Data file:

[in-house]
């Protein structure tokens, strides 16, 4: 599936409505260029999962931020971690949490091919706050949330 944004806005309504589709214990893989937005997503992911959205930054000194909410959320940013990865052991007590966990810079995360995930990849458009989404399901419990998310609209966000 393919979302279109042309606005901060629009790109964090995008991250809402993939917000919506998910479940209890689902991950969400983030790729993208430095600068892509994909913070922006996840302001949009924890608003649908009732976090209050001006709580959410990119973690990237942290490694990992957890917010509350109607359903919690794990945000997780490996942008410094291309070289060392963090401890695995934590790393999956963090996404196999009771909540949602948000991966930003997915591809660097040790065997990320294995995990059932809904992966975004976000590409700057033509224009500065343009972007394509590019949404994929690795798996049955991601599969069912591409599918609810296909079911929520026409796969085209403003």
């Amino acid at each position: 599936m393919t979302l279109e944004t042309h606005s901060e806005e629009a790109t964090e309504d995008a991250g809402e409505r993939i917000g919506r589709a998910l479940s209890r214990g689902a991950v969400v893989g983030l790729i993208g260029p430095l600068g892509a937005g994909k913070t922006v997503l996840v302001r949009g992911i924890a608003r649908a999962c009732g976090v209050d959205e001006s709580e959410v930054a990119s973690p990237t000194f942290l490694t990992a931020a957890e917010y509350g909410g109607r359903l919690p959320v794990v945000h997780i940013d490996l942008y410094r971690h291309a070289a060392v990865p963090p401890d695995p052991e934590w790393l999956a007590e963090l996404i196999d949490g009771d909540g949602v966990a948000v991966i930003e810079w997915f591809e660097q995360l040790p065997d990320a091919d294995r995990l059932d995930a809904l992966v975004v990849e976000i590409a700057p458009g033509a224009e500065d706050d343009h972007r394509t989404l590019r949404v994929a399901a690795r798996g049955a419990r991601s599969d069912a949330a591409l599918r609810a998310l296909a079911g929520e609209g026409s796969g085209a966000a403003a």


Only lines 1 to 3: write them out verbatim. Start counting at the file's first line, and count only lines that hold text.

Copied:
[in-house]
């Protein structure tokens, strides 16, 4: 599936409505260029999962931020971690949490091919706050949330 944004806005309504589709214990893989937005997503992911959205930054000194909410959320940013990865052991007590966990810079995360995930990849458009989404399901419990998310609209966000 393919979302279109042309606005901060629009790109964090995008991250809402993939917000919506998910479940209890689902991950969400983030790729993208430095600068892509994909913070922006996840302001949009924890608003649908009732976090209050001006709580959410990119973690990237942290490694990992957890917010509350109607359903919690794990945000997780490996942008410094291309070289060392963090401890695995934590790393999956963090996404196999009771909540949602948000991966930003997915591809660097040790065997990320294995995990059932809904992966975004976000590409700057033509224009500065343009972007394509590019949404994929690795798996049955991601599969069912591409599918609810296909079911929520026409796969085209403003």
């Amino acid at each position: 599936m393919t979302l279109e944004t042309h606005s901060e806005e629009a790109t964090e309504d995008a991250g809402e409505r993939i917000g919506r589709a998910l479940s209890r214990g689902a991950v969400v893989g983030l790729i993208g260029p430095l600068g892509a937005g994909k913070t922006v997503l996840v302001r949009g992911i924890a608003r649908a999962c009732g976090v209050d959205e001006s709580e959410v930054a990119s973690p990237t000194f942290l490694t990992a931020a957890e917010y509350g909410g109607r359903l919690p959320v794990v945000h997780i940013d490996l942008y410094r971690h291309a070289a060392v990865p963090p401890d695995p052991e934590w790393l999956a007590e963090l996404i196999d949490g009771d909540g949602v966990a948000v991966i930003e810079w997915f591809e660097q995360l040790p065997d990320a091919d294995r995990l059932d995930a809904l992966v975004v990849e976000i590409a700057p458009g033509a224009e500065d706050d343009h972007r394509t989404l590019r949404v994929a399901a690795r798996g049955a419990r991601s599969d069912a949330a591409l599918r609810a998310l296909a079911g929520e609209g026409s796969g085209a966000a403003a």